So I've been a hardcore Utah Jazz fan for twenty years now. In 1987-88, Utah took the then-dynastic Lakers to seven games in the Western Conference semifinal, and I was hooked. I'd been a fairweather fan before then, despite growing up in Salt Lake. I was an undergrad, and my roommates (and debate teammates) Jimmy, Tom, Tony, Howard and I, along with our constant stream of guests, sat and watched every game, transfixed at the transformation of this hitherto underachieving team.
From that time on, I have lived the agony and the ectasy; mostly, as you've already guessed I will say, the agony. It's the soft bigotry of high expectations; it's the serendipity and instability of what success really means. After watching them win most, but not all, then really, really most, but not all, I have concluded that true satisfaction in being the fan of a good (but not the best) team lies in watching them play. John Stockton faking left then going in for a layup, time after time. Jeff Hornacek goofily tossing up another three. Mark Eaton, like a mobile crane, mechanically rebounding, pivoting, and passing. And Karl Malone. Greatest. Power. Forward. Ever.
When Malone left for the Lakers, my wife (also a Utahn, also a fanatical Jazz fan) fell into the "screw him, he betrayed us" camp, while I fell into the "yeah, it's kind of selfish of him, but I can understand that he wants a ring" camp. These were really the only possible camps among Jazz fans. Neither of us were particularly upset about the trouncing the Lakers' took from Detroit that year in the NBA finals.
Nor was I, at least, particularly sad for Utah. Time to rebuild, and the miracle is not only that they have done it so quickly, but that they have made things better than they were. Granted, without the pressure created by the aging (albeit still brilliant and dominant) Stockton-Malone duo in the old Jazz's later years, the players naturally will be more free and energetic. But they have lifted the yoke of old Jazzdom while simultaneously hanging on to the Jazz philosophy of basic playmaking, selflessness and hard work. A couple of things about this philosophy: First, it seems to be primarily Jerry Sloan's philosophy, but he took some of it from Frank Layden, and obviously it's endorsed, if not shaped, by much maligned owner Larry Miller. It's really in the players, and Sloan, though. And second, and related to this, it's a real philosophy, not just a few catch-words. They really are selfless. This time around even moreso. There are leaders on the team but not "stars," and particularly not "star personalities. They run the same plays over and over again and mix it up just enough to make the defense more predictable than the offense. And their own defense is stifling, rough, intimidating, and energetic (Andre Kirelenko is an incredible, prolific shot-blocker, for example). They are the "new and improved" Jazz, and their numbers, if they stay this way, will rapidly be on par with their predecessors. Deron Williams is a John Stockton who can dunk; Carlos Boozer a young Malone who already possesses the outside shot it took Malone years to develop. I could go on. If they play well in this round, I probably will. But even if they lose now, my gosh--the conference finals. Most of the time, the old Jazz couldn't get there even when they were outplaying 99% of their opponents.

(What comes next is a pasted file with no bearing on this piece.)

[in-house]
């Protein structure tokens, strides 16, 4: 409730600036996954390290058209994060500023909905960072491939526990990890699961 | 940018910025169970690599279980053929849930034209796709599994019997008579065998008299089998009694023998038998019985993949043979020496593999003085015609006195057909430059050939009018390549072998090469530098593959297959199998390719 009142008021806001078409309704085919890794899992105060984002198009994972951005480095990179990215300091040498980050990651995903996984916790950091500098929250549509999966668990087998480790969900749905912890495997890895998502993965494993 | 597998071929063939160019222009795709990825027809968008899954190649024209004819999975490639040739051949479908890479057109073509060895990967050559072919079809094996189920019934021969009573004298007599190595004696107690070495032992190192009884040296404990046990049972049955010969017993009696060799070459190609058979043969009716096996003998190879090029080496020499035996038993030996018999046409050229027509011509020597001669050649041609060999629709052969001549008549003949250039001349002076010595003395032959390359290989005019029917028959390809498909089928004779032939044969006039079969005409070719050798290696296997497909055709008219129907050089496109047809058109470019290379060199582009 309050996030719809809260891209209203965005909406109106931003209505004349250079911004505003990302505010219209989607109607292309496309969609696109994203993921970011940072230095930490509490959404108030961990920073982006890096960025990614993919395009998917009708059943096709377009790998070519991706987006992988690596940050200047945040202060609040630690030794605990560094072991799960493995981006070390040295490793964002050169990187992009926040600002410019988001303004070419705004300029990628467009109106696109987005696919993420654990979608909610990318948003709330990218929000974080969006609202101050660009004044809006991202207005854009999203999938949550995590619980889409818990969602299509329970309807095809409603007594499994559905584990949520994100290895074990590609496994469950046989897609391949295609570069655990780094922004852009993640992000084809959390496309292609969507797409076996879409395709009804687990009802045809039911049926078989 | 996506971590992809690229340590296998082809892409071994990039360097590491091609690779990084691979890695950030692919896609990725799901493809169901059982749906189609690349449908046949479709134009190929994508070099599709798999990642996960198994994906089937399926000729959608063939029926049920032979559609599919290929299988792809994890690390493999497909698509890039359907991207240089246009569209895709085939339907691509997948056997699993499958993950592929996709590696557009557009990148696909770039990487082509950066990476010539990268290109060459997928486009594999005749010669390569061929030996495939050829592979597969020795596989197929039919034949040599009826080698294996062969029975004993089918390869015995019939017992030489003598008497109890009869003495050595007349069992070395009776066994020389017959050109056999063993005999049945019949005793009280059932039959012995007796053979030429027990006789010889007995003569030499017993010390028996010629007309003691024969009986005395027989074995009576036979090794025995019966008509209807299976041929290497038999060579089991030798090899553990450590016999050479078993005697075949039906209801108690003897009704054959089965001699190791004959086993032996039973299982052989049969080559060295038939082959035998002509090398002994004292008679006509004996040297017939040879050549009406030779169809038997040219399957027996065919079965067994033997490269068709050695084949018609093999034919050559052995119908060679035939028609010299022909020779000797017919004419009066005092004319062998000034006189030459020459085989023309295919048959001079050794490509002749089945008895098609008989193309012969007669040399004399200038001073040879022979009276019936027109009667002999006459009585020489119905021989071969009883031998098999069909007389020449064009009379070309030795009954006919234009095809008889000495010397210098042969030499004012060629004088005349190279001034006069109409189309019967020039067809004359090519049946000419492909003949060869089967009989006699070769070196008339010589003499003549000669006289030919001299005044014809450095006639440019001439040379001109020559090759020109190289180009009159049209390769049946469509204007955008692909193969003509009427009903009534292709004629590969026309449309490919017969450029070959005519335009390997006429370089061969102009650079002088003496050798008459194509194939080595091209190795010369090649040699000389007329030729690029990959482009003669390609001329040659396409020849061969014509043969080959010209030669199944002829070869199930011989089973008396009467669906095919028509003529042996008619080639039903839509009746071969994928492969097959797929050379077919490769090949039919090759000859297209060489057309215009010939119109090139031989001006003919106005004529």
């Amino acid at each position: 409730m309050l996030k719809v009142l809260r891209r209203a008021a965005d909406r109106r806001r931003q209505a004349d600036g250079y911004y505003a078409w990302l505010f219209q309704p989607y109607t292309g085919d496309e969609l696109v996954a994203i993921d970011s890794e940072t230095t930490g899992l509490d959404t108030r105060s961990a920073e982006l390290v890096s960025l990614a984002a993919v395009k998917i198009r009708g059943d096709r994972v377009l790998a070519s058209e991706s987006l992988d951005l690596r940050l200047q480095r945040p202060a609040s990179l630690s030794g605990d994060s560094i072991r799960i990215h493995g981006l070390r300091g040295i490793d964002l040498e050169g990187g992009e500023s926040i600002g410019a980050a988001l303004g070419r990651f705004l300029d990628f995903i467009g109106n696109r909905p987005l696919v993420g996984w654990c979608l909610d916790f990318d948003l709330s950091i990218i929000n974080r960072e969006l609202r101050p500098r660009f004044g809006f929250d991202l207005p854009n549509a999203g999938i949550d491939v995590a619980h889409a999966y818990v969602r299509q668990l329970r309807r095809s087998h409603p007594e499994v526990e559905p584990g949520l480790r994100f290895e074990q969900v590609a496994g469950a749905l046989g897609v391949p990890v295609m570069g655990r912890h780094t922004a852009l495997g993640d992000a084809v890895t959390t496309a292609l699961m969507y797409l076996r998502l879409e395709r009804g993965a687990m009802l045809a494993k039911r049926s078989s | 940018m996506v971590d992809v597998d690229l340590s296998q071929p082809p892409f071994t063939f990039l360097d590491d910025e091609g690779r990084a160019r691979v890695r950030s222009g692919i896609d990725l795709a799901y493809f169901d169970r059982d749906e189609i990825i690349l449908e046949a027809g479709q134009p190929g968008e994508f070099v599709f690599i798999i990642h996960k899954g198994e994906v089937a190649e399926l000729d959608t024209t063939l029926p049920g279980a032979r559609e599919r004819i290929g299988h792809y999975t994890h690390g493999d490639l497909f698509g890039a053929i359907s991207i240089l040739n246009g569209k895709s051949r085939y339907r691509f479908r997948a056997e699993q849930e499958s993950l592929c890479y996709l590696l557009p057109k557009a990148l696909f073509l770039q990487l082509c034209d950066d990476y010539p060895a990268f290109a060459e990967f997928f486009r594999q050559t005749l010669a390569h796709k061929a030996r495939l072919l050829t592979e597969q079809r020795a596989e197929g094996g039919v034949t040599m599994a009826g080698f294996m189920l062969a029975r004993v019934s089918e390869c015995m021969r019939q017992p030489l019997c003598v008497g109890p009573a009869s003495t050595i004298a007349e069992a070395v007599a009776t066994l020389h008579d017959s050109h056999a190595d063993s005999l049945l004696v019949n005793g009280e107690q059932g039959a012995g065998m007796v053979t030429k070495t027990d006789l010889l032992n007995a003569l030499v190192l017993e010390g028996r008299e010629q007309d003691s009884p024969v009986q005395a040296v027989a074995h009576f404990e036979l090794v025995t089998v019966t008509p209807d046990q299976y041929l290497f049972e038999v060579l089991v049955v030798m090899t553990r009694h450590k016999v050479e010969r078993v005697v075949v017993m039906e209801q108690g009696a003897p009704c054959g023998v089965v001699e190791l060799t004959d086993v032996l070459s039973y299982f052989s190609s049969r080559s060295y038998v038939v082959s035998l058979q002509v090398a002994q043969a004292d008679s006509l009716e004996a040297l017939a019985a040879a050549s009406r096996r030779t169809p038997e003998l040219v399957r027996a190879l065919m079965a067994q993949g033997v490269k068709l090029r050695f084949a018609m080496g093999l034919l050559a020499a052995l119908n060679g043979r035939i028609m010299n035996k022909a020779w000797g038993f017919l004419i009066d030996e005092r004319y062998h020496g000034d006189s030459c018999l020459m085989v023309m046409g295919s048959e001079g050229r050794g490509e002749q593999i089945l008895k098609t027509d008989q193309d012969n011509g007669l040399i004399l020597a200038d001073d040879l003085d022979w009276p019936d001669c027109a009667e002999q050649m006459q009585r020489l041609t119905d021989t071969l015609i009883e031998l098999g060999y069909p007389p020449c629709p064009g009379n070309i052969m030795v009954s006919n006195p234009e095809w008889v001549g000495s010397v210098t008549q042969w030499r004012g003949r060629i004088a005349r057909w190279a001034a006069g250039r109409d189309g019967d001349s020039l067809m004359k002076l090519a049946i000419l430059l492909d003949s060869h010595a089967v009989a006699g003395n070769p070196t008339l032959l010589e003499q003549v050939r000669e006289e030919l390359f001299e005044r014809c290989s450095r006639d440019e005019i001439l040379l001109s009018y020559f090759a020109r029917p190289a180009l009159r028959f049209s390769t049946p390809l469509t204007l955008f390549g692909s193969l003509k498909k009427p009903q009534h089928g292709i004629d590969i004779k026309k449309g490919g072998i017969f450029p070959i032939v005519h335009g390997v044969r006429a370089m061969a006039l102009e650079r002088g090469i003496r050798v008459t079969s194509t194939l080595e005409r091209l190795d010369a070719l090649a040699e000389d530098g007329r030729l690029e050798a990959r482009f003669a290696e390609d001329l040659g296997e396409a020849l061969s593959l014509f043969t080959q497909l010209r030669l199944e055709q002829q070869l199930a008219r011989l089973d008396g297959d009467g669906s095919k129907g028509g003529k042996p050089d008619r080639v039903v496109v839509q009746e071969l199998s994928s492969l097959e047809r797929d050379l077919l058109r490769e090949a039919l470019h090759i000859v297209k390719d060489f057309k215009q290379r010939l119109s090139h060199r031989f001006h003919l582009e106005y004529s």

One more thing: Although I still hear announcers, from time to time, marginalize the Jazz, it's nowhere near as bad as they would even during the height of the Stockton-Malone years. There are still haters. Militant Jazz-haters are like those irritating militant atheists who raise the nonexistence of God whenever they meet someone new. But the tide of opinion is turning, another reason why losing the stars of the past also means emerging into a low-pressure, high-praise open field. The era of the superstar is over (Kobe, Yao, McGrady, Iverson, Shaq, and more, didn't even make it past the first round of the playoffs). Utah's defeat of Houston even disproves the "two stars theory."
Of the new Jazz, one columnist writes
...to posit the Jazz as some makeshift foil, Aryan-centric, basic and defensive-minded. The Jazz possess style as well, though of a subtler form. Whereas the Warriors emit warmth and color, the Jazz players convey a chilly nihilism -- an indifferent isolation in which one draws the conclusion: I have no one else to live for except me.
I would simply amend this to read "We have no one else to live for except us," because the new Utah team reminds me of nothing if not a family that everyone resents but respects, and who fight for one another even if they don't always know why. It's a communal nihilism.